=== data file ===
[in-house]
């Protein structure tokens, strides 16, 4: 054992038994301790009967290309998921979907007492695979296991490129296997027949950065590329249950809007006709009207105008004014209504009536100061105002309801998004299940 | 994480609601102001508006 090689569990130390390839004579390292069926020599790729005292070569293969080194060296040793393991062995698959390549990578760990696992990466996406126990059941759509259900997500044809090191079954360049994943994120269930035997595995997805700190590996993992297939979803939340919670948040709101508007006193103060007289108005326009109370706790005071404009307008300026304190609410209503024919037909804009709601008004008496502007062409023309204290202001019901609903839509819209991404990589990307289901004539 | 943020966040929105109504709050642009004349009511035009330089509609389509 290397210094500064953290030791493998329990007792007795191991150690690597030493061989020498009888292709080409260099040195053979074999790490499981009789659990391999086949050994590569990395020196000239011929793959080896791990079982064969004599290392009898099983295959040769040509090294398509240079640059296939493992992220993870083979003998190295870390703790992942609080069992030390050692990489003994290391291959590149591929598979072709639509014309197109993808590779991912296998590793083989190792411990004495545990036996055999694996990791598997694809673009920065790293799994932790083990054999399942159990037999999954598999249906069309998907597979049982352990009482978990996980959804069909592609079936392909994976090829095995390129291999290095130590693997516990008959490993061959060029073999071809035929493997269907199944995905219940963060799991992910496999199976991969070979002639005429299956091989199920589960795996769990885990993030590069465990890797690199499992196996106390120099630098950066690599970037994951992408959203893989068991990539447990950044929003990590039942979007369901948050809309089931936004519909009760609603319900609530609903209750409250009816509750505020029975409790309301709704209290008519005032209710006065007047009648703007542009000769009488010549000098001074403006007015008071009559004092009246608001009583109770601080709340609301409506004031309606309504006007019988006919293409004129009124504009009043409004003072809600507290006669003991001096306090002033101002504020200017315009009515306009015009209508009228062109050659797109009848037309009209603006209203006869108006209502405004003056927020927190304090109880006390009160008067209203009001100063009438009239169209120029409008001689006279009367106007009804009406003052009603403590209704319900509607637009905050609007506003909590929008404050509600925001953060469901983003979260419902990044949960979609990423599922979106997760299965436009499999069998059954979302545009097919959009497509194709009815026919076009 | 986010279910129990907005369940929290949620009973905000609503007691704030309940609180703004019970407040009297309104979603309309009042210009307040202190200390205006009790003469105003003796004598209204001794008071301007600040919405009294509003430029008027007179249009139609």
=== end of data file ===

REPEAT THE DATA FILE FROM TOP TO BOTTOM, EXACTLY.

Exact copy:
[in-house]
């Protein structure tokens, strides 16, 4: 054992038994301790009967290309998921979907007492695979296991490129296997027949950065590329249950809007006709009207105008004014209504009536100061105002309801998004299940 | 994480609601102001508006 090689569990130390390839004579390292069926020599790729005292070569293969080194060296040793393991062995698959390549990578760990696992990466996406126990059941759509259900997500044809090191079954360049994943994120269930035997595995997805700190590996993992297939979803939340919670948040709101508007006193103060007289108005326009109370706790005071404009307008300026304190609410209503024919037909804009709601008004008496502007062409023309204290202001019901609903839509819209991404990589990307289901004539 | 943020966040929105109504709050642009004349009511035009330089509609389509 290397210094500064953290030791493998329990007792007795191991150690690597030493061989020498009888292709080409260099040195053979074999790490499981009789659990391999086949050994590569990395020196000239011929793959080896791990079982064969004599290392009898099983295959040769040509090294398509240079640059296939493992992220993870083979003998190295870390703790992942609080069992030390050692990489003994290391291959590149591929598979072709639509014309197109993808590779991912296998590793083989190792411990004495545990036996055999694996990791598997694809673009920065790293799994932790083990054999399942159990037999999954598999249906069309998907597979049982352990009482978990996980959804069909592609079936392909994976090829095995390129291999290095130590693997516990008959490993061959060029073999071809035929493997269907199944995905219940963060799991992910496999199976991969070979002639005429299956091989199920589960795996769990885990993030590069465990890797690199499992196996106390120099630098950066690599970037994951992408959203893989068991990539447990950044929003990590039942979007369901948050809309089931936004519909009760609603319900609530609903209750409250009816509750505020029975409790309301709704209290008519005032209710006065007047009648703007542009000769009488010549000098001074403006007015008071009559004092009246608001009583109770601080709340609301409506004031309606309504006007019988006919293409004129009124504009009043409004003072809600507290006669003991001096306090002033101002504020200017315009009515306009015009209508009228062109050659797109009848037309009209603006209203006869108006209502405004003056927020927190304090109880006390009160008067209203009001100063009438009239169209120029409008001689006279009367106007009804009406003052009603403590209704319900509607637009905050609007506003909590929008404050509600925001953060469901983003979260419902990044949960979609990423599922979106997760299965436009499999069998059954979302545009097919959009497509194709009815026919076009 | 986010279910129990907005369940929290949620009973905000609503007691704030309940609180703004019970407040009297309104979603309309009042210009307040202190200390205006009790003469105003003796004598209204001794008071301007600040919405009294509003430029008027007179249009139609």